Summary of “The Garden”

  • Overview of “The Garden”: “The Garden” is a seventeenth-century metaphysical poem. The great English poet and author Andrew Marvell wrote this masterpiece. The life of a man and the beauty of nature are contrasted in the poem. The author makes the case that people who miss out on seeing nature’s beauty are seriously losing out. However, the poem’s use of metaphysical components and other poetic devices like conceit and imagery helped it become famous.
  • The Garden as a Representative of Man’s Satisfaction: This poem is about nature. In the beginning, the speaker comments on the degree of satisfaction some men experience after making minor accomplishments. They go bonkers in pursuit of a crown for their meager labor, disregarding that their never-ending efforts will eventually get them an astounding prize. The author compares their action to the crown of a single tree. He is perplexed as to why they give up on trivial matters without waiting for the garland formed from the shades of other trees that provide more tranquility. As the poem progresses, the speaker comments on those who value women’s appearance. Compared to their natural beauty, he finds it amazing that they refer to their women as wonderful.
  • Major Themes in “The Garden”: The poem’s main themes include spirituality, man vs nature, poetic imagination, and natural beauty. The poem’s central image is of a guy enjoying nature’s beauty. He is so in tune with nature that he wonders why humanity chooses artificial beauty over unaltered beauty. He believes that worldly beauty is fleeting, deceiving, and unending. On the other hand, natural beauty is enduring, reassuring, and permanent. He begins by making his readers appreciate the garden’s beauty, where he likes to stroll. He extols the virtues of the entire garden. Later, he gets them to picture the Garden of Eden’s splendor, where Adam loved to take walks. He thought Adam had fun in the heavenly garden when he was young.

A Study of the Literary Techniques in “The Garden”

The poem by Andrew Marvel has several literary devices, which are analyzed below.

  1. Assonance: Assonance is the repeating of vowel sounds inside a single line. Examples are the vowel sound /o/ in “Crown’d from some single herb or tree” and the vowel sound /e/ in “Our sacred plants, if here below.”
  2. Consonance: The repetition of consonant sounds inside a single line is called consonance. Examples include the sound of /r/ in “Whose short and narrow verged shade” and the sound of /l/ in “While all flowers and all trees do close.”
  3. Enjambment: A idea in verse that does not terminate at a line break is known as enjambment.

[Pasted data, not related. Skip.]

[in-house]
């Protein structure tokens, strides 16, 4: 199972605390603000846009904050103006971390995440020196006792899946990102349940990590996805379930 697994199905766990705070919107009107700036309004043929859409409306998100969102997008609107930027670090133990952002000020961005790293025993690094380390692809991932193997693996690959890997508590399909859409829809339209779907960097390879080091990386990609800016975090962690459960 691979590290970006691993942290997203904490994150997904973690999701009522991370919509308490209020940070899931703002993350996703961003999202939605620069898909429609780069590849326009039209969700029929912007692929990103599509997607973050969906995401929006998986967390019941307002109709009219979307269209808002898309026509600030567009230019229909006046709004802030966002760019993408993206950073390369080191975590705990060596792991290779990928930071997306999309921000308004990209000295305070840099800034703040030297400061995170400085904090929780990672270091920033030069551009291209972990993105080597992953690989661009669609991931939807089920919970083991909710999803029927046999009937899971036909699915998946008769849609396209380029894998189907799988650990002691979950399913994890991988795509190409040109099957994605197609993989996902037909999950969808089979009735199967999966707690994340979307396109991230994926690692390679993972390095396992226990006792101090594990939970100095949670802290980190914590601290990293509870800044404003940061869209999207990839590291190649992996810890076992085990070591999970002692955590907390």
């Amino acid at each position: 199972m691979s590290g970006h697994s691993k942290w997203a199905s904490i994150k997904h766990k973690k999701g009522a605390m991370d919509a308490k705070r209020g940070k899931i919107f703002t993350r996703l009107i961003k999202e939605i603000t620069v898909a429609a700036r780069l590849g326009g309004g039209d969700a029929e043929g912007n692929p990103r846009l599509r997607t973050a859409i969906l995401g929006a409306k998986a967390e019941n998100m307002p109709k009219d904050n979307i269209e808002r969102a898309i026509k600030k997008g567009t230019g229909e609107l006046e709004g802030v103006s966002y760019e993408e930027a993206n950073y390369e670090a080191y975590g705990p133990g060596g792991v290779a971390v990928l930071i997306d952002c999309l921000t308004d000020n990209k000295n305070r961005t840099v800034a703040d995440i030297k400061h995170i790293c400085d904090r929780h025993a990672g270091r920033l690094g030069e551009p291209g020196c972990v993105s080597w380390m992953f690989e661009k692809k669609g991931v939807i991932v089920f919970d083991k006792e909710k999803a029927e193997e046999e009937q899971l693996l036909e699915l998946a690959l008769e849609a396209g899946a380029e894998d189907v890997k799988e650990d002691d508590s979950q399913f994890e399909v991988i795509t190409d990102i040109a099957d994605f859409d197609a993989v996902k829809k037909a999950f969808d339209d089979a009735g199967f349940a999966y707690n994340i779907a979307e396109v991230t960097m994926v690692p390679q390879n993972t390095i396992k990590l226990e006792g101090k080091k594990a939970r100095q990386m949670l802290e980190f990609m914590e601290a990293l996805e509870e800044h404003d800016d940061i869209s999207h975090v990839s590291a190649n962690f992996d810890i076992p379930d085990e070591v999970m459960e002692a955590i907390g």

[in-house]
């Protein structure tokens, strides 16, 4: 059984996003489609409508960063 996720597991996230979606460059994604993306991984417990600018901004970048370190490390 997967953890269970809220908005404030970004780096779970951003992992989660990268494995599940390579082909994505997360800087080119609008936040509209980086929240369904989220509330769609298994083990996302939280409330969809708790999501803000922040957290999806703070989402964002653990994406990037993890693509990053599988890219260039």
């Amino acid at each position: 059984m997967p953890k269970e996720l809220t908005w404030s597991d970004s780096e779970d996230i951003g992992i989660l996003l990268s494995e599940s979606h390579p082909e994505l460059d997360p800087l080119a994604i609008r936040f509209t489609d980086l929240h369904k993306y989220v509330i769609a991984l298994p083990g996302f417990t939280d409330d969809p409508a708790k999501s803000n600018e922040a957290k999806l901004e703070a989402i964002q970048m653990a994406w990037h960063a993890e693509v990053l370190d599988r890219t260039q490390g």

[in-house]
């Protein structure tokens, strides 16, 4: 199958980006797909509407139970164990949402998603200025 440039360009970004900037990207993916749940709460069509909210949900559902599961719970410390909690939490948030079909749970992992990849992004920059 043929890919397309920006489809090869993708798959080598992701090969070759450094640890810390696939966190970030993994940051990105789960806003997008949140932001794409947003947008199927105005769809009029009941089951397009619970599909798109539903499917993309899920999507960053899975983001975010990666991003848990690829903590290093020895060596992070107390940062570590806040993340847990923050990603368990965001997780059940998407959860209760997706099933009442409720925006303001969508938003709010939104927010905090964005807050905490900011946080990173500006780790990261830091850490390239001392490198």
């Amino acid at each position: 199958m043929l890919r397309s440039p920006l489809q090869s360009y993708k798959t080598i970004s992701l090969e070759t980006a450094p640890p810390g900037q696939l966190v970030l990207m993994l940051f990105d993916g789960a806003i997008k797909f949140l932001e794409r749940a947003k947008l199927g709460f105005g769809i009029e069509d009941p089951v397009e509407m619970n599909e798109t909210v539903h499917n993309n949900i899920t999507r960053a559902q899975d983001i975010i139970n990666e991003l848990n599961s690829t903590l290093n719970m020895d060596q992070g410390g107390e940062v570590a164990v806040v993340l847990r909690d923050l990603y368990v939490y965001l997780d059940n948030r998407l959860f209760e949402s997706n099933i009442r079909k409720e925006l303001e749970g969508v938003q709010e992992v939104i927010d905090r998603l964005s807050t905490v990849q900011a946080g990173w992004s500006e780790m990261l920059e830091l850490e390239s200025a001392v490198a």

And their uncessant labours see

Crown’d from some single herb or tree,”

4. Imagery: Using imagery, authors can influence how readers experience things using all five senses. Through the use of phrases like “Withdraws into its happiness,” “Here at the fountain’s sliding foot,” and “There like a bird it sits and sings,” Andrew has included imagery in this poetry.

  1. Metaphor: This figure of speech implicitly compares two fundamentally unrelated things. The poet utilizes Natural beauty as an extended metaphor to illustrate how it mesmerizes individuals and helps them connect with their souls.
  2. Simile: This literary device compares one item to another to help readers understand the meanings. In the poem’s seventh stanza, the author uses phrases like these to equate his soul to a bird:

My soul into the boughs does glide;

Like a bird, it sits and sings.”

  1. Symbolism: It uses symbols to represent concepts and traits by giving them more profound, symbolic meanings than their literal interpretations. Symbols like beauty, honesty, praise, spirituality, and man vs nature are displayed in the poem.

The analysis demonstrates that Andrew’s overuse of literary tropes has given this poem uniqueness and value.

An Examination of the Poetic Devices in “The Garden”

Even though the poem has certain poetic methods, it also uses literary devices excellently. The following is an analysis of the poetic devices used.

  1. Vocabulary: The poem uses a descriptive vocabulary with rhetorical tactics, symbolism, and powerful imagery.
  2. End Rhyme: The use of end rhyme makes the stanza melodic. In this poem, Andrew Marvell makes use of end rhymes like “see/tree,” “then/men,” and “chase/race.”
  3. Rhyme structure: The poem has an ABAB rhyme scheme, and this structure is maintained throughout.
  4. Stanza: A stanza is a grouping of lines into a poem. This poem has nine stanzas, each of which has eight lines.

Suggested Readings

Analysis of “I Dreaded That First Robin”